THE FALL OF THE furoshiki

After the Second World War, with advances in production technology, the production volume increased further, and as people's lifestyles became more and more westernized, it became common to use plastic bags.

Plastic Bags

Supermarkets and department stores offered plastic bags free of charge, and opportunities to use furoshiki in everyday life steadily decreased.


Due to the increasing ecological awareness in recent years, furoshiki have made a comeback. In 2006, the Japanese government started a campaign to promote furoshiki to reduce waste.

To spread the resurgence in the art form even further, the Japanese Minister of the Environment, Yuriko Koike, created a furoshiki named "mottainai furoshiki" to promote its use even further, with "mottainai" meaning that it's a shame for something to go to waste without having made use of its full potential.

Mottainai furoshiki Mottainai furoshiki

We love this idea because this is exactly why we are building up to this beautiful tradition.


Cotton or silk was used to make traditional furoshiki. Depending on the weave, there were different designs such as chirimen (silk crepe), tsumugi (pongee)—usually provided with the family crest, and ro (silk gauze), which is also used for summer kimonos (Japanese costumes).

The modern furoshiki are made from a variety of materials, including silk, cotton, and synthetic fibers (viscose, polyester, rayon, nylon, and acetate fiber) with designs depending on the use.

Recycled Cotton

Our COVERs are fairly produced with recycled cotton to pay extra attention to the environment. If you want to know why we chose recycled cotton for production, you can read our blog post The Eco-Conscious Choice: Why Our COVERs Use Recycled Cotton.


Traditionally, both the color and the printed design on the furoshiki were meaningful. Just as in Western countries, it's also important in Japan to choose the correct cloth for the specific occasion. Many of the patterns used for furoshiki are traditional auspicious omen motifs of Japanese culture derived from Kacho-Fugetsu (traditional themes of natural beauty and Japanese aesthetics).

Traditional Japanese Pattern Traditional Japanese Pattern Traditional Japanese Pattern Traditional Japanese Pattern Traditional Japanese Pattern Traditional Japanese Pattern Traditional Japanese Pattern Traditional Japanese Pattern

However, there is also the arabesque pattern, which shows a thief shouldering stolen goods (also often seen in cartoons) and is traditionally seen as an auspicious omen motif and as a symbol of longevity, fertility, and family prosperity. The origins of the arabesque pattern can be traced back to ancient Egypt, from where it came to Japan via the Silk Road. According to legend, a thief broke into a house empty-handed and first looked for a large furoshiki to wrap and transport the stolen goods. In the Edo 江戸時代 period (1603 to 1868), it was then established as a pattern for furoshiki. Furoshiki of this type were produced in large quantities from the Meiji 明治時代 period (1868 to 1912) to the Showa 昭和時代 period (1926 to 1989).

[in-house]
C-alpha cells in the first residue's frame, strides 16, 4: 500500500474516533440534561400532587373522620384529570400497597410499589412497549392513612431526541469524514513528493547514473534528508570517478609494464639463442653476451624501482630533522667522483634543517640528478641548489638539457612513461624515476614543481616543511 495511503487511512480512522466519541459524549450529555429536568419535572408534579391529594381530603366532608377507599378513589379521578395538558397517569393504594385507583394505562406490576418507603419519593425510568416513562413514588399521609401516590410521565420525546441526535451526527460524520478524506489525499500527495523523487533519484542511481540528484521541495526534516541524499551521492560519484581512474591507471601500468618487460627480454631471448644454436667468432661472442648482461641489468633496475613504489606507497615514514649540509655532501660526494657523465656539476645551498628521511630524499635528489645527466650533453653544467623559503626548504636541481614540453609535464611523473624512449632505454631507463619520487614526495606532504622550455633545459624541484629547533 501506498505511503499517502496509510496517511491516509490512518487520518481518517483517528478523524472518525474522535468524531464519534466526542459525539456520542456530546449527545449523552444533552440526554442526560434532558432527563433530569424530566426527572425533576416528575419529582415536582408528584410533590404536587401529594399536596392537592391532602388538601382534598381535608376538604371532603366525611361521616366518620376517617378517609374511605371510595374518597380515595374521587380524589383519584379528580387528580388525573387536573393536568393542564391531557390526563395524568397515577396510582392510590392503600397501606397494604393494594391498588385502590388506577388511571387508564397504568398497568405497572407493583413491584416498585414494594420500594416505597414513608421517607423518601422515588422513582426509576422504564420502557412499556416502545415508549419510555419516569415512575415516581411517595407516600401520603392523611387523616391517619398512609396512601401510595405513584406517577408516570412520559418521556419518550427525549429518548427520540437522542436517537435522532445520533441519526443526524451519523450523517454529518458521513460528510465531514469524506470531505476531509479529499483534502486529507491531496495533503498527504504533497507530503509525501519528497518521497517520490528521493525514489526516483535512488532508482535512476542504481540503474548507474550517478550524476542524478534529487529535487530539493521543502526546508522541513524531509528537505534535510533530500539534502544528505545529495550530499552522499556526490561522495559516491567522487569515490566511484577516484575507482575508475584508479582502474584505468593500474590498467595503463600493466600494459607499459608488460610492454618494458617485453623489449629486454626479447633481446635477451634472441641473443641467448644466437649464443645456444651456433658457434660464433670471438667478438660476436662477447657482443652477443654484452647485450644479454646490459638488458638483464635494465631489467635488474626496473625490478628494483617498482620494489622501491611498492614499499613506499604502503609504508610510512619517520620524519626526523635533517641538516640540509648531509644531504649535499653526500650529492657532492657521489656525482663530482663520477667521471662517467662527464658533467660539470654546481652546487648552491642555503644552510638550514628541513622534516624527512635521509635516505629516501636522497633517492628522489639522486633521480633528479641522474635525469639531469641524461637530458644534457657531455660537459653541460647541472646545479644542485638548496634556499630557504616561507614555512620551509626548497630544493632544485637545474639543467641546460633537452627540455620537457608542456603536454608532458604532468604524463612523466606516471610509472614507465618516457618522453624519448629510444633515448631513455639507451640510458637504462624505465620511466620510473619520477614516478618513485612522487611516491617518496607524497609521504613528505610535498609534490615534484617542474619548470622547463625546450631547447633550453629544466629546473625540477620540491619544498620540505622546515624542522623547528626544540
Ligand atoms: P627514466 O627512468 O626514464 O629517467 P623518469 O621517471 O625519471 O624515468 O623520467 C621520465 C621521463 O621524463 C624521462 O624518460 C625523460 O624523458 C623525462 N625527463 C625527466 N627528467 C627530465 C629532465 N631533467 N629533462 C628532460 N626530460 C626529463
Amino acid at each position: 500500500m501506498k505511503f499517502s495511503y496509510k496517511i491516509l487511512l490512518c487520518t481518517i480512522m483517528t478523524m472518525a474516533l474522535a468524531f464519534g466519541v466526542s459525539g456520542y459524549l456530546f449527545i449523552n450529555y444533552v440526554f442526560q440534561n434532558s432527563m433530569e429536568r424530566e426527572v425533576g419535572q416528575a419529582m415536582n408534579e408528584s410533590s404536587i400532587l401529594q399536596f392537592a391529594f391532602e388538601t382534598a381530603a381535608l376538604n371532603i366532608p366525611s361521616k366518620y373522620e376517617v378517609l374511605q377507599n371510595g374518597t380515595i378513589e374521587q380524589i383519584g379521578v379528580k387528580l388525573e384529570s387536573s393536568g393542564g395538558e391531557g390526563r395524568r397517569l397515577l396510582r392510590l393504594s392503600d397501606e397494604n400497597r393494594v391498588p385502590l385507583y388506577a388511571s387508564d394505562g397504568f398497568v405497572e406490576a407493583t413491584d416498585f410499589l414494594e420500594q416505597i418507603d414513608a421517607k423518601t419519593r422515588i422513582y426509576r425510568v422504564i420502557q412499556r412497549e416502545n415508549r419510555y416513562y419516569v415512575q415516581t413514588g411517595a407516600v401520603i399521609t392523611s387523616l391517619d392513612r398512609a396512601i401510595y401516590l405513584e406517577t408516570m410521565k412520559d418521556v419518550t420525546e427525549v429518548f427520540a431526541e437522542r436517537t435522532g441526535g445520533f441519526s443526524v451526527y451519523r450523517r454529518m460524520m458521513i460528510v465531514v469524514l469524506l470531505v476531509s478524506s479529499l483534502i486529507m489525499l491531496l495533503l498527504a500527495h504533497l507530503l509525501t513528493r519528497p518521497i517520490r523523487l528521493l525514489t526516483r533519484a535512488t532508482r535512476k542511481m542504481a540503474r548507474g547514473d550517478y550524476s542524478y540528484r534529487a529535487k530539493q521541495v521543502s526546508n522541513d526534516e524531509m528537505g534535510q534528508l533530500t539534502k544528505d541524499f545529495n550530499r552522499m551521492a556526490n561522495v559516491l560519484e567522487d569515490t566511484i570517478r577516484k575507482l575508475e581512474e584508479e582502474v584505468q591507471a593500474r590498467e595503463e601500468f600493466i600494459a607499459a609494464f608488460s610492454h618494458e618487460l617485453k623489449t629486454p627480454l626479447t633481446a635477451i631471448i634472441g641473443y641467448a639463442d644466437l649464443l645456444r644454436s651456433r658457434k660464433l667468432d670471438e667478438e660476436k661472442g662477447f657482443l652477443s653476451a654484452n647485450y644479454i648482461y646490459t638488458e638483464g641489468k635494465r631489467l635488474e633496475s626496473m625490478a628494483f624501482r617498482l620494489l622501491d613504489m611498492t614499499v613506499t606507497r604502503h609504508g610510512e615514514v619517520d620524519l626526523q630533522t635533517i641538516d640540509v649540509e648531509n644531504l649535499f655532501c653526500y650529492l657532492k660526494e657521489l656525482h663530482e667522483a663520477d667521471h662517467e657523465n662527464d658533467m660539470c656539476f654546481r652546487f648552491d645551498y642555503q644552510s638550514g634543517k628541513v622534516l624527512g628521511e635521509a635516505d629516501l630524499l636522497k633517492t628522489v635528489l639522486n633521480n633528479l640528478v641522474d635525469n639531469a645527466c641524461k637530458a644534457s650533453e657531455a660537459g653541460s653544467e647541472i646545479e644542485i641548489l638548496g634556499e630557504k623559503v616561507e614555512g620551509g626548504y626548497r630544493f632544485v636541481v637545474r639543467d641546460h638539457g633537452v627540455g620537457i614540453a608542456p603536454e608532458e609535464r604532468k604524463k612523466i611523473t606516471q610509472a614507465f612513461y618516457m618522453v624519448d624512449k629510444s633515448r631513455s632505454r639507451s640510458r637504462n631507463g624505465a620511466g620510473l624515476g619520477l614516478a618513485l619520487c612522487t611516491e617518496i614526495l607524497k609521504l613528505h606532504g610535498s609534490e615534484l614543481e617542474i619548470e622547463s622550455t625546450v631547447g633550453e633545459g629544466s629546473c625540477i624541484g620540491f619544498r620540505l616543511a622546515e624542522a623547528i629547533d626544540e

Today the patterns have become more diverse. They are available in fine patterns (komon) with stripes and checks as well as in plain colors.


In Japanese culture, the color red represents authority and wealth. Shu-iro (empire red) was, therefore, best suited for congratulations at happy and auspicious events and, thus, perfect for a wedding gift. Yellow, being a bright, astringent color, was also suitable for happy events. Purple was worn by high-ranking people because this elegant color represents longevity. Purple was also used to express gratitude through gifts for funerals and any other occasion. The plain shades of brown had a calming and classy taste and expressed the modest characteristics of Edo residents. Dark green, rikyu (dull, yellowish-green or wasabi-colored), as well as blue and indigo were also often used for sad and condolence occasions (funerals) but were normally also used for daily errands. Enji-iro (crimson) and uguisu (light green color) were very popular colors in the Edo period and considered traditional Japanese, and were, therefore, mainstream.

Color Symbolism in Japanese Culture

Colors are still important in Japanese culture and should be taken into account when choosing gift wrap.

Red (aka 赤) symbolizes strong positive emotions, such as life, energy, and vitality, so this type of wrapping signifies that a gift is for a favorable or fortunate occasion.

Purple (murasakino 紫の) stands for privilege, wealth, and nobility.

Blue (ao 青) is a soothing color that represents everyday life, purity, and cleanliness. It is also regarded as a feminine color.

Green (midori 緑) is a positive color and represents fertility, eternal life, youthfulness, and freshness. Olive green is said to symbolize dignity.

Pink (pinku ピンク) is well-liked by both males and females and is viewed as a happy, positive color.

Yellow (ki 黄) symbolizes courage, beauty, and refinement, aristocracy, and cheerfulness.

Orange (orenji オレンジ) symbolizes happiness and love.

White (shiroi 白い) traditionally represents purity and cleanliness and is seen as a blessed color. It can symbolize death and rebirth. It is a common color for brides and at funerals.

Similar to Western culture, black (kuro 黒) is the color of mystery and night. It is sometimes seen as an unlucky color. In more modern times, it can be seen as a sign of formality when associated with black tie events.

Red and white together represent celebration and happiness, linking power and rebirth.

Red and black together represent sexuality.

Our gift wraps are currently available in six color combinations with wonderful meanings. With each additional season, however, more color combinations and patterns will be established.